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Pepperidge Farm Texas Toast Tiny Butter Content Class Action

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Package of Pepperidge Farm Texas Toast

The package for Pepperidge Farm’s Texas Toast shows two thick slices of toasted bread with a yellow spread and parsley flakes, a fresh garlic clove and parsley leaf, pats of butter, and the words, “Made with real Garlic[,] Butter & Parsley.” It looks mouth-wateringly delicious—assuming, of course, that the yellow spread is butter. Unfortunately, the complaint for this class action alleges that most of it is palm and soybean oils, with added coloring, while butter makes up less than two percent of the product.

The Nationwide Class for this action is all consumers in the US who bought the products with actionable representations during the statutes of limitation. A New York State Class has also been proposed, for consumers living in New York.

The packaging for the product reinforces the idea of buttery freshness and goodness. The complaint reproduces the back panel, which says, “Welcome to the world of toasty, garlicky, buttery goodness!” The blurb beneath this line talks about Pepperidge Farm bakers starting with “thick hearty slices” of bread to which they add “great flavors from real ingredients, like garlic, butter and parsley.” Apparently, “great flavors from palm and soybean oils” doesn’t have quite the resonance they’re looking for.

But when you look at the ingredient panel, which the complaint also reproduces, you see this: “Enriched wheat flour (…), water, palm and soybean oils, contains 2 percent or less of: salt, butter (milk), soy lecithin, natural flavors, dehydrated parsley, malted barley flour, nonfat milk, annatto and turmeric extracts for color.”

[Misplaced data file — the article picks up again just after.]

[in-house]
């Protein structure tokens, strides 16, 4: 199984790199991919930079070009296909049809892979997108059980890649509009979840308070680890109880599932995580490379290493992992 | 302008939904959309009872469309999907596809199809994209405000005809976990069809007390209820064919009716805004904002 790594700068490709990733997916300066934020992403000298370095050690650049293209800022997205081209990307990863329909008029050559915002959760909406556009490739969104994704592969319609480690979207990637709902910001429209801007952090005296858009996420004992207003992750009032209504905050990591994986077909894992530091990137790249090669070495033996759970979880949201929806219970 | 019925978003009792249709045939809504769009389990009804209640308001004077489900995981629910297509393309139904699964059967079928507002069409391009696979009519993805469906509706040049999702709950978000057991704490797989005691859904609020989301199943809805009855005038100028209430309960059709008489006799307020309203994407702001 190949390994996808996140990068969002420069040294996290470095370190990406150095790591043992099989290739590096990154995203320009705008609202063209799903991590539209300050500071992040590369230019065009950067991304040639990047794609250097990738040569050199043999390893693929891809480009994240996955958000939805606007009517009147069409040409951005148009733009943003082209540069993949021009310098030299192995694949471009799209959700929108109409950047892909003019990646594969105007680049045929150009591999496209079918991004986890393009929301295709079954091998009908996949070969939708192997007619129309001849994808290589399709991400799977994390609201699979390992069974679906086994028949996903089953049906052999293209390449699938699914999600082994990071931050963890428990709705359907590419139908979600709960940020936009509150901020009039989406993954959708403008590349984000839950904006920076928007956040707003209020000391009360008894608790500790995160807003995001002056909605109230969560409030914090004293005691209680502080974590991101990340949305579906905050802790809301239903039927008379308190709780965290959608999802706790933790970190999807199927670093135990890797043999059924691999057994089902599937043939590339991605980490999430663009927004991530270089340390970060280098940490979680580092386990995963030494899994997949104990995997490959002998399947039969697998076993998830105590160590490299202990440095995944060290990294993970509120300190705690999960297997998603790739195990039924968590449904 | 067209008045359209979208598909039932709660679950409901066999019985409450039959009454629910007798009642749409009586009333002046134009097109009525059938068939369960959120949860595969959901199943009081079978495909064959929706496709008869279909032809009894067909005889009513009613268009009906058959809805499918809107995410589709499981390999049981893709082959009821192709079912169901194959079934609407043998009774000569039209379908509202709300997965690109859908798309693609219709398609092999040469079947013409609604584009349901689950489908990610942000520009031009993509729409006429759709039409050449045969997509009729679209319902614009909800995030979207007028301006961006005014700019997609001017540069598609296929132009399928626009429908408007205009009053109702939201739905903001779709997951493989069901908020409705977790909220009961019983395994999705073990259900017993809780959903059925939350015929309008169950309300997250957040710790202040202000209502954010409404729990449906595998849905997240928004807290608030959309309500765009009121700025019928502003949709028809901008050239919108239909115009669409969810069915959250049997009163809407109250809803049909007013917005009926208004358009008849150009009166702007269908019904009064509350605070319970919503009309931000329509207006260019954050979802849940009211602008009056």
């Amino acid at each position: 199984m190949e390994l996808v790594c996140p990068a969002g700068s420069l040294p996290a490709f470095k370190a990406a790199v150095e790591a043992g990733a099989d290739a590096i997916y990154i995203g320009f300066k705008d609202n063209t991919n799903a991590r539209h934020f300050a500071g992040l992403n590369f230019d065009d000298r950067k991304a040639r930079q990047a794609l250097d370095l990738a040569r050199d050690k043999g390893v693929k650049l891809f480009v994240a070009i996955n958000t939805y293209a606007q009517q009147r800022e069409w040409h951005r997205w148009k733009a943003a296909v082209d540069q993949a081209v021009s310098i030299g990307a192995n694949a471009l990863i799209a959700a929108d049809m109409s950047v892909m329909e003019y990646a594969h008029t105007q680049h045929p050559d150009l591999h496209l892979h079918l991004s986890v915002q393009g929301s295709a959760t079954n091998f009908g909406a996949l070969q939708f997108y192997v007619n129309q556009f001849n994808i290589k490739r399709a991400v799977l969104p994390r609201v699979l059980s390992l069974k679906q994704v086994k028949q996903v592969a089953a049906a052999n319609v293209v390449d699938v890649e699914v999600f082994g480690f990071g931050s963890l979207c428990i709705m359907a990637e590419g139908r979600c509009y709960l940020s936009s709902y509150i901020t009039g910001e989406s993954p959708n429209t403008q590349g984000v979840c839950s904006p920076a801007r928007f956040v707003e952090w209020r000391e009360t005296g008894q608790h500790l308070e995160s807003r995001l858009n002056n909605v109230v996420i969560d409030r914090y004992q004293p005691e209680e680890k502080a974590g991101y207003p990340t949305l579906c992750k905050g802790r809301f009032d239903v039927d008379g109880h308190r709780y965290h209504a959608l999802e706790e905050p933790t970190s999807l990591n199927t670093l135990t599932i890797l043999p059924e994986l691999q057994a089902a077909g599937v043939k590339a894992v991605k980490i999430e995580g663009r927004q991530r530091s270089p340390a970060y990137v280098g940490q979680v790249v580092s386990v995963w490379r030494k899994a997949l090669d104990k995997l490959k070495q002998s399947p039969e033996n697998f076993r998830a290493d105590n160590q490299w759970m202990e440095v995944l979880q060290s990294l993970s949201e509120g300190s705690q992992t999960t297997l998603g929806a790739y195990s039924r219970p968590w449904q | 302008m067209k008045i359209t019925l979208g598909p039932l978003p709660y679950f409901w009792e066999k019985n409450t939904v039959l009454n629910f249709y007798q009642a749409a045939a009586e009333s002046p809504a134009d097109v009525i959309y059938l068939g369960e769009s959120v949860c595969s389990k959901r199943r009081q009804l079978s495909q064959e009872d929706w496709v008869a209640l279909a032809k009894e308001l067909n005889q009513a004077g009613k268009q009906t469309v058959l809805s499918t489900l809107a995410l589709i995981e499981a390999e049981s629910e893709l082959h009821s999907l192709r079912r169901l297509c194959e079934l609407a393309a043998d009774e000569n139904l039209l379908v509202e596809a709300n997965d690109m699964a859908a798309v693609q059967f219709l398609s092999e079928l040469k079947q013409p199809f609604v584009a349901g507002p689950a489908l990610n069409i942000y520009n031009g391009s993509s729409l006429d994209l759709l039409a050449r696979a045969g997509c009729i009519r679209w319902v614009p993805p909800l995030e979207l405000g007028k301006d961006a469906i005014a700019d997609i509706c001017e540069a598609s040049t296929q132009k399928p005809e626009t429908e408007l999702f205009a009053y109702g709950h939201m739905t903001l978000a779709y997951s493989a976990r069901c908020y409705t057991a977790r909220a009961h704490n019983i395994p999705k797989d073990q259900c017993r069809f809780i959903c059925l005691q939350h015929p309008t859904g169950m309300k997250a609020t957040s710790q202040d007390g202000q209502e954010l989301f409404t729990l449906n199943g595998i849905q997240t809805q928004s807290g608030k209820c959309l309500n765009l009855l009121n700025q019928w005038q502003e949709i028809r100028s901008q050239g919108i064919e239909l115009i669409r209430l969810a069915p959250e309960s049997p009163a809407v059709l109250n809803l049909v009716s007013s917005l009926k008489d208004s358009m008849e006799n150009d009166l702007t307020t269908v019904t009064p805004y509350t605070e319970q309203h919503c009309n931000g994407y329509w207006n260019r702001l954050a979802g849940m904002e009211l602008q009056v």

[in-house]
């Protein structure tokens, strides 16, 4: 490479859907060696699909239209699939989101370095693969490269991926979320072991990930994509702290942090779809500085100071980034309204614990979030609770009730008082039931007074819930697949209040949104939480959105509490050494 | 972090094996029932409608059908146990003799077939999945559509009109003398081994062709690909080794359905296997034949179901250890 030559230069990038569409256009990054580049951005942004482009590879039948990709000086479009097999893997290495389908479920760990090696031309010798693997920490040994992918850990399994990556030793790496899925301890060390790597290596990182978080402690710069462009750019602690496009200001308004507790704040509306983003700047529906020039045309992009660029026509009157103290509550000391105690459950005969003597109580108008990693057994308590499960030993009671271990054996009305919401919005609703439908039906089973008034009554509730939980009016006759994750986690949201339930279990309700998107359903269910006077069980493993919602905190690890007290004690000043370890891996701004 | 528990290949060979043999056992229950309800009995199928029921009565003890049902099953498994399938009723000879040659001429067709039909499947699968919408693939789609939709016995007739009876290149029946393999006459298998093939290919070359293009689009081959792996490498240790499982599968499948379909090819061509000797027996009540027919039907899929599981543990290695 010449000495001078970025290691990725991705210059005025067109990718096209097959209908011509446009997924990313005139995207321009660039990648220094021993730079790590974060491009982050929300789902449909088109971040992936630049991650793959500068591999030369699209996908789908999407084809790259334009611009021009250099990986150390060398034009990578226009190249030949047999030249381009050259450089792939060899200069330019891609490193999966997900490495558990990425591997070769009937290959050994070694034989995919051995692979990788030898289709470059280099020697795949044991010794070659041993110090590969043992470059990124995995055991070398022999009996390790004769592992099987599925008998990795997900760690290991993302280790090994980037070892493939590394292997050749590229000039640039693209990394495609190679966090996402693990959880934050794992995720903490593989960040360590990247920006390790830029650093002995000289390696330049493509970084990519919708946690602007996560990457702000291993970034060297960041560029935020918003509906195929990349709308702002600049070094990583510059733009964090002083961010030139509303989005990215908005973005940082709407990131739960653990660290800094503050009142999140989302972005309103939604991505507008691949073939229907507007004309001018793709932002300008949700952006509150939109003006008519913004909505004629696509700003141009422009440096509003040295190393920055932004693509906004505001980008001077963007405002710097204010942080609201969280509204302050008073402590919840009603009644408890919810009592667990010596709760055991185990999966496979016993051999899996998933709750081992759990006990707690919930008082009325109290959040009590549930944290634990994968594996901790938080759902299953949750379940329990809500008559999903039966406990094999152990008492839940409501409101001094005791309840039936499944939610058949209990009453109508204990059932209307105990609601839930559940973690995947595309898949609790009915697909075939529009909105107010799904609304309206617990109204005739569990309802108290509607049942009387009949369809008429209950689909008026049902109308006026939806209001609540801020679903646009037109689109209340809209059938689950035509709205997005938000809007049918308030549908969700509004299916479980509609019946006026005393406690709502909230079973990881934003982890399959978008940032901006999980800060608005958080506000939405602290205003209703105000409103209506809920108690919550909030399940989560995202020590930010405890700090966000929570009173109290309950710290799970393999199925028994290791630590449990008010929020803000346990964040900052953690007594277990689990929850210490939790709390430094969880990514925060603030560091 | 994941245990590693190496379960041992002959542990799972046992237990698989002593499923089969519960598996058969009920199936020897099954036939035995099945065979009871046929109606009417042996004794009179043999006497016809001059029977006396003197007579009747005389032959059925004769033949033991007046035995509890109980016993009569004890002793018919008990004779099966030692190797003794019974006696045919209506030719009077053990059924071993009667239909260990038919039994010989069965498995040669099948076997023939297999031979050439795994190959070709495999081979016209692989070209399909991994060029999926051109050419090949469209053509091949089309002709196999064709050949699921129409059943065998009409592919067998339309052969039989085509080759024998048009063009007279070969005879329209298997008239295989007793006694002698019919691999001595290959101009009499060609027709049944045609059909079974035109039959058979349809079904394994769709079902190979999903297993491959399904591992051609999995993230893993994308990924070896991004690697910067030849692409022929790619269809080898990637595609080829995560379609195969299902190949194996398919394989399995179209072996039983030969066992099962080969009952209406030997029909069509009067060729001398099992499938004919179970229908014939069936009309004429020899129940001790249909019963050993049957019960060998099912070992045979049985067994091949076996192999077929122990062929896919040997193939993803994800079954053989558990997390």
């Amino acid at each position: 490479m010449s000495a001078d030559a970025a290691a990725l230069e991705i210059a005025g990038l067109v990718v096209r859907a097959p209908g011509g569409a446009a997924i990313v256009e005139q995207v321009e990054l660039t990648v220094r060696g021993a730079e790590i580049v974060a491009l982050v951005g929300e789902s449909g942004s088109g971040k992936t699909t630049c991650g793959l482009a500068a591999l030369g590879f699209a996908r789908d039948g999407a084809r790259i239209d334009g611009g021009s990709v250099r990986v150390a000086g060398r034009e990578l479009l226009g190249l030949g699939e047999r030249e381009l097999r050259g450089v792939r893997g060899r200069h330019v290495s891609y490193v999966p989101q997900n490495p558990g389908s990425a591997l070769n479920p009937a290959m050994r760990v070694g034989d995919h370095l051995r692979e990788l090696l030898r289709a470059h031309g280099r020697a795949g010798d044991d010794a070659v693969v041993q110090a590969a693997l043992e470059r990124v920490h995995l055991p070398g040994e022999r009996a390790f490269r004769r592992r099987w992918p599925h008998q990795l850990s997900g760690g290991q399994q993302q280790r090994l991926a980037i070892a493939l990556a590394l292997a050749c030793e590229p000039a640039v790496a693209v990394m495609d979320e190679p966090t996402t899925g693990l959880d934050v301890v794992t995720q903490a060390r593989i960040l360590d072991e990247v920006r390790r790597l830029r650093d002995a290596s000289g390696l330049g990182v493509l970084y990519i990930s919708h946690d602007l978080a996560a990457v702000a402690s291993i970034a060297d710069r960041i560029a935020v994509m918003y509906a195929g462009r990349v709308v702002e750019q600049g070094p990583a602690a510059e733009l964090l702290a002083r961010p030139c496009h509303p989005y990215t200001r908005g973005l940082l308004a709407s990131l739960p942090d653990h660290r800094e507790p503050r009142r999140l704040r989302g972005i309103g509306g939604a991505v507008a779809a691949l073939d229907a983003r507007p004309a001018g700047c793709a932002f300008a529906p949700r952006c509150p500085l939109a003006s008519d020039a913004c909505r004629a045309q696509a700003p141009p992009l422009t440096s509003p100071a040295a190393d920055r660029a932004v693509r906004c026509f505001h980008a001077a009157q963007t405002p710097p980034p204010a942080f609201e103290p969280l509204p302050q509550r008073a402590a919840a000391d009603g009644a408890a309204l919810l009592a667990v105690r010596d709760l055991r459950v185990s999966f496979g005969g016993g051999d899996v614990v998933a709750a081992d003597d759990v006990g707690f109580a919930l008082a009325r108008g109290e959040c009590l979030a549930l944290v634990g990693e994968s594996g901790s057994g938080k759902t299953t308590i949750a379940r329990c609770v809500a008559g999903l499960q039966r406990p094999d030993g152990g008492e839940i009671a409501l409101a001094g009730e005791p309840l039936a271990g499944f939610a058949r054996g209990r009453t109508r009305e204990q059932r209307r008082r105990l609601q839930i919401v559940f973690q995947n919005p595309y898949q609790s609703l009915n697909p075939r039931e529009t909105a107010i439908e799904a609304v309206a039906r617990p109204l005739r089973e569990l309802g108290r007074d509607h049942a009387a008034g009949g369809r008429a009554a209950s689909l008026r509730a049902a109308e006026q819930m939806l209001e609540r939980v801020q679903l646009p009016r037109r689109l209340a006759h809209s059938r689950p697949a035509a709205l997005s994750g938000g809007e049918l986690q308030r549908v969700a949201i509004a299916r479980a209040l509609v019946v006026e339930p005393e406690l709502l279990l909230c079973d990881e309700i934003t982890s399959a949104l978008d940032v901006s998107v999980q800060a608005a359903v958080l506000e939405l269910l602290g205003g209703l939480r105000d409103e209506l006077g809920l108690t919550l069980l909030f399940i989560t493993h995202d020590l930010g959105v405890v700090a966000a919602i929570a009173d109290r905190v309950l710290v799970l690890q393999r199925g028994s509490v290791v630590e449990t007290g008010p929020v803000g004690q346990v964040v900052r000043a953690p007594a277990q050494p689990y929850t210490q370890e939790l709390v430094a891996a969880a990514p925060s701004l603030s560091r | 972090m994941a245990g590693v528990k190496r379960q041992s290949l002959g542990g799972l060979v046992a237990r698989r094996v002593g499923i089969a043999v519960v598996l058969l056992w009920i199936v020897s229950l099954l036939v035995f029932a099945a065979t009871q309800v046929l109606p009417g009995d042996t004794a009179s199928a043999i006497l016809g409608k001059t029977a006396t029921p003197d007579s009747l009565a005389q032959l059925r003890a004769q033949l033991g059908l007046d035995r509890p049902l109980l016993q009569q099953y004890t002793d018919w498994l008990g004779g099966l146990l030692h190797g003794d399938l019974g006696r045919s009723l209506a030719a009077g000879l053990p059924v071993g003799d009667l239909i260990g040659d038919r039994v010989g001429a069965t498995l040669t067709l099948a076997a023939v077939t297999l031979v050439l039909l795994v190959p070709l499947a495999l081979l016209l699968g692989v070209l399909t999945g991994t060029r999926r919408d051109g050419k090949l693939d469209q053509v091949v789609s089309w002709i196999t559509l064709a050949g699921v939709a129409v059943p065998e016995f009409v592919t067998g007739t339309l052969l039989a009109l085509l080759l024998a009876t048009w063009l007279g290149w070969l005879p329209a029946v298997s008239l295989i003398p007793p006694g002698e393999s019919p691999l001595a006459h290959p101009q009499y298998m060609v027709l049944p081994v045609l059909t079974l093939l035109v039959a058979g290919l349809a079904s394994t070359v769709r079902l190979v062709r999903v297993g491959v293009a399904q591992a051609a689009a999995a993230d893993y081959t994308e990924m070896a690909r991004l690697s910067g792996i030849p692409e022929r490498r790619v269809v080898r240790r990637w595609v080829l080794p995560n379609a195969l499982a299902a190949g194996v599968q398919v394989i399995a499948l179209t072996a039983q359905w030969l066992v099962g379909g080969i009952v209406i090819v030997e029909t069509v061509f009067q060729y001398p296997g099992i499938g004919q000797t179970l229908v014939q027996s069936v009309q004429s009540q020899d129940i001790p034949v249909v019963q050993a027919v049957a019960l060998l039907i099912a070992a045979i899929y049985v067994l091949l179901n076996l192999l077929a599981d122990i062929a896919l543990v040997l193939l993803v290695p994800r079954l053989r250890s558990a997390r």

As the complaint says, “No reasonable consumer expects that when they buy and consumer a product which has a deep association with butter, and touts its butter bona-fides on the front and back labels, butter will be present in such a minute quantity.” Also, “it is not expected that a product promoting the presence of butter will contain predominantly vegetable oils as its relevant lipid source.”

Vegetable oils, the complaint says, “lack the more than 120 naturally occurring flavor compounds” that butter has, and their higher melting point “results in a greasy aftertaste...” And clearly these are being colored with the last two ingredients, the “annatto and turmeric extracts for color.”

The complaint reviews the history of butter versus margarine and a recent preference for butter as a natural and high-quality food.

The complaint alleges violations of New York’s General Business Law for false, unfair, deceptive, and misleading representations, as well as negligent misrepresentation and breaches of warranties and fraud.

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